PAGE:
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Fossil fuel

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The main fossil fuels: natural gas, oil, and coal.

A fossil fuel is a hydrocarbon-containing material formed naturally in the Earth's crust from the remains of dead plants and animals that is extracted and burned as a fuel. The main fossil fuels are coal, oil, and natural gas.[1] Fossil fuels may be burned to provide heat for use directly (such as for cooking or heating), to power engines (such as internal combustion engines in motor vehicles), or to generate electricity.[2] Some fossil fuels are refined into derivatives such as kerosene, gasoline and propane before burning. The origin of fossil fuels is the anaerobic decomposition of buried dead organisms, containing organic molecules created by photosynthesis.[3] The conversion from these materials to high-carbon fossil fuels typically require a geological process of millions of years.[4]

In 2019, 84% of primary energy consumption in the world and 64% of its electricity was from fossil fuels.[5] The large-scale burning of fossil fuels causes serious environmental damage. Over 80% of the carbon dioxide (CO2) generated by human activity comes from burning them: around 35 billion tonnes a year,[6] compared to 4 billion from land development.[7] Natural processes on Earth, mostly absorption by the ocean, can only remove a small part of this. Therefore, there is a net increase of many billion tonnes of atmospheric carbon dioxide per year.[8] Although methane leaks are significant,[9]: 52  the burning of fossil fuels is the main source of greenhouse gas emissions causing global warming and ocean acidification. Additionally, most air pollution deaths are due to fossil fuel particulates and noxious gases. It is estimated that this costs over 3% of global GDP[10] and that fossil fuel phase-out would save millions of lives each year.[11]

Recognition of the climate crisis, pollution and other negative impacts caused by fossil fuels has led to a widespread policy transition and activist movement focused on ending their use in favor of sustainable energy.[12] However, because the fossil fuel industry is so heavily integrated in the global economy and heavily subsidized,[13] this transition is expected to have significant economic impacts.[14] Many stakeholders argue that this change needs to be a just transition[15] and create policy that addresses the societal burdens created by the stranded assets of the fossil fuel industry.[16][17]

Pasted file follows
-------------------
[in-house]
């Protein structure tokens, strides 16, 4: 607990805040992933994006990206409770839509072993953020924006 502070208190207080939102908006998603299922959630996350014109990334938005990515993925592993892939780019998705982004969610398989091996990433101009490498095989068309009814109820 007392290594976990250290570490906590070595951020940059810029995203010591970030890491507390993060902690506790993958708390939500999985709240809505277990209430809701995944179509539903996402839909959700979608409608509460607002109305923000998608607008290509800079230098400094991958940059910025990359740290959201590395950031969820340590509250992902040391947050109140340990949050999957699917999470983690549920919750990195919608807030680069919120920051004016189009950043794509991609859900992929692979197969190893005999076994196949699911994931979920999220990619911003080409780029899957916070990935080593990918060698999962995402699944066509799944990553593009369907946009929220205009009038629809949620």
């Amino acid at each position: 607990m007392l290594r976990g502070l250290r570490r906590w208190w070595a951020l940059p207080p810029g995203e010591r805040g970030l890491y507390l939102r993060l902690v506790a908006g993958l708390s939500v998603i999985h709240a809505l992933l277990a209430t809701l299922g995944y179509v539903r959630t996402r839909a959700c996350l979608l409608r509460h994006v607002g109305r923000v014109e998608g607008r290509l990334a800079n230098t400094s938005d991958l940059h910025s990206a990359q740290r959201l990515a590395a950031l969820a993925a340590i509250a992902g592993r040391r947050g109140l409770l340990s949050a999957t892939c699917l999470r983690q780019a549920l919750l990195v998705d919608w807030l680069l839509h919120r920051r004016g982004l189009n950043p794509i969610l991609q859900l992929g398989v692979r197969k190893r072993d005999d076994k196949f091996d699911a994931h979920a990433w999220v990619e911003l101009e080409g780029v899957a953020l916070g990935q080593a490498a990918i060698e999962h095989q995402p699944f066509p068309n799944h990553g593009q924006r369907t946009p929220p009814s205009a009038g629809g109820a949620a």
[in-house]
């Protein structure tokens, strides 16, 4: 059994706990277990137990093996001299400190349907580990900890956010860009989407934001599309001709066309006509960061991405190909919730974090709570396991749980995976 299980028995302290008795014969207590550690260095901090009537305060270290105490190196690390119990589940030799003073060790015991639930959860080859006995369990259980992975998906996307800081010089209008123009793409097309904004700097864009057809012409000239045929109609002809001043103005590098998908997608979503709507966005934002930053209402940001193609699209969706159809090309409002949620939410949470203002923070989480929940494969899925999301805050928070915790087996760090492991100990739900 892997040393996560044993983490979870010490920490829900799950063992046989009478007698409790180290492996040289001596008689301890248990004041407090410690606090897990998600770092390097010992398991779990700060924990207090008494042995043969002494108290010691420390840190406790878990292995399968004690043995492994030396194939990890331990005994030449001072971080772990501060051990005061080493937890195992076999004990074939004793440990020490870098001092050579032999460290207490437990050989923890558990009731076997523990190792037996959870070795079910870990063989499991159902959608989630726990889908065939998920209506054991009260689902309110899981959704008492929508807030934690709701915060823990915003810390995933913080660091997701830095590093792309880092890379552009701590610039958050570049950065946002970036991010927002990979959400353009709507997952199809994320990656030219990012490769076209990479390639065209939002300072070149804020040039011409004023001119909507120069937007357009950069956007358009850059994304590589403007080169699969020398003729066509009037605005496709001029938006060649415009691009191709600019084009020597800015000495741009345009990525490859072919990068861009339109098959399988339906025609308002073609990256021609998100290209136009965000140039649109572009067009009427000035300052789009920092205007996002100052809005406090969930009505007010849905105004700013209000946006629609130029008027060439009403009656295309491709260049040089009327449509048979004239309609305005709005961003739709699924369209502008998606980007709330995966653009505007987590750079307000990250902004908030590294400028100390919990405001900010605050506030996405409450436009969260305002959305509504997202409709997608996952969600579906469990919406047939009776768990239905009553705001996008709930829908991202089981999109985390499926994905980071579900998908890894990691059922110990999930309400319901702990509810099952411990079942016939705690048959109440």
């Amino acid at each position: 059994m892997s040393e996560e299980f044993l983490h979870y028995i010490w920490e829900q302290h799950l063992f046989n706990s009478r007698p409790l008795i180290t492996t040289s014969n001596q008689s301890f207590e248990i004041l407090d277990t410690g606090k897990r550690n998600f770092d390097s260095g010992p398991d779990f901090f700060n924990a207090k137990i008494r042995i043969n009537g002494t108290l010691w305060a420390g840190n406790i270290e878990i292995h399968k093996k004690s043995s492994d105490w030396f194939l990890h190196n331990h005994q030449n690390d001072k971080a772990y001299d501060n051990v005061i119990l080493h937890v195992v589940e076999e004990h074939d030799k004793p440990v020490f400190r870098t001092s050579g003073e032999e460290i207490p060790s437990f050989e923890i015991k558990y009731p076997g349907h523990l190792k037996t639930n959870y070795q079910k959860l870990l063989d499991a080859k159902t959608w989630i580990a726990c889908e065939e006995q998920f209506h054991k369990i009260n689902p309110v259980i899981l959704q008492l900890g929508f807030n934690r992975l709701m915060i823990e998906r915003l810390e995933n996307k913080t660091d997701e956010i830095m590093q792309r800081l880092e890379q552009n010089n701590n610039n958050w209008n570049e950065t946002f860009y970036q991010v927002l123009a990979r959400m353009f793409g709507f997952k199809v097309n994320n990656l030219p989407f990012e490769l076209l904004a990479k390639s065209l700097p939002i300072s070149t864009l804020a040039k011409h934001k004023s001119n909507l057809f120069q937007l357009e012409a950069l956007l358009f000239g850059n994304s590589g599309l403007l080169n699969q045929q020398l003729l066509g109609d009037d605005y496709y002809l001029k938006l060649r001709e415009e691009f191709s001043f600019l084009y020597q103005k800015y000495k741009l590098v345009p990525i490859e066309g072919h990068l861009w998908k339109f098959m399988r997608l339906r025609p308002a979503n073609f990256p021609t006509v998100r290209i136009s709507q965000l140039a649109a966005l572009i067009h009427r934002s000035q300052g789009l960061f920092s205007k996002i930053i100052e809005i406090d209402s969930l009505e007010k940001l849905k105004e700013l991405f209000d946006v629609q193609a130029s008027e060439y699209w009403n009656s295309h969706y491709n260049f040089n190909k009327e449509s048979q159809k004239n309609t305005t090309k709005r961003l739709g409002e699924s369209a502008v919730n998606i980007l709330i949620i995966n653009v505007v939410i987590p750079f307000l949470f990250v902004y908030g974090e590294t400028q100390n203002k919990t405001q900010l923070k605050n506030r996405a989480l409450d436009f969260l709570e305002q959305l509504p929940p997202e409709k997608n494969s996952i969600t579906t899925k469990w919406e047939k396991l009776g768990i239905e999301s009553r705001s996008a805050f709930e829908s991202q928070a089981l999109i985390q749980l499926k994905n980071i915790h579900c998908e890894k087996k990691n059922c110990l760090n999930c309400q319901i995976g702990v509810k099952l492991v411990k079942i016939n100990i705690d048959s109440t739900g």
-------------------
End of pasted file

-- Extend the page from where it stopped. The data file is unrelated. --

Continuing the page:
International policy, in the form of United Nations sustainable development goals for affordable and clean energy and climate action, as well as the Paris Climate Agreement, is designed to facilitate this transition at a global level. In 2021, the International Energy Agency concluded that no new fossil fuel extraction projects could be opened if the global economy and society wants to avoid the worst impacts of climate change and meet international goals for climate change mitigation.[18]

Origin

Since oil fields are located only at certain places on earth,[19] only some countries are oil-independent; the other countries depend on the oil-production capacities of these countries

The theory that fossil fuels formed from the fossilized remains of dead plants by exposure to heat and pressure in Earth's crust over millions of years was first introduced by Andreas Libavius "in his 1597 Alchemia [Alchymia]" and later by Mikhail Lomonosov "as early as 1757 and certainly by 1763".[20] The first use of the term "fossil fuel" occurs in the work of the German chemist Caspar Neumann, in English translation in 1759.[21] The Oxford English Dictionary notes that in the phrase "fossil fuel" the adjective "fossil" means "[o]btained by digging; found buried in the earth", which dates to at least 1652,[22] before the English noun "fossil" came to refer primarily to long-dead organisms in the early 18th century.[23]

Aquatic phytoplankton and zooplankton that died and sedimented in large quantities under anoxic conditions millions of years ago began forming petroleum and natural gas as a result of anaerobic decomposition. Over geological time this organic matter, mixed with mud, became buried under further heavy layers of inorganic sediment. The resulting high temperature and pressure caused the organic matter to chemically alter, first into a waxy material known as kerogen, which is found in oil shales, and then with more heat into liquid and gaseous hydrocarbons in a process known as catagenesis. Despite these heat-driven transformations, the energy released in combustion is still photosynthetic in origin.[3]

Terrestrial plants tended to form coal and methane. Many of the coal fields date to the Carboniferous period of Earth's history. Terrestrial plants also form type III kerogen, a source of natural gas. Although fossil fuels are continually formed by natural processes, they are classified as non-renewable resources because they take millions of years to form and known viable reserves are being depleted much faster than new ones are generated.[24][25]

Importance

A petrochemical refinery in Grangemouth, Scotland, UK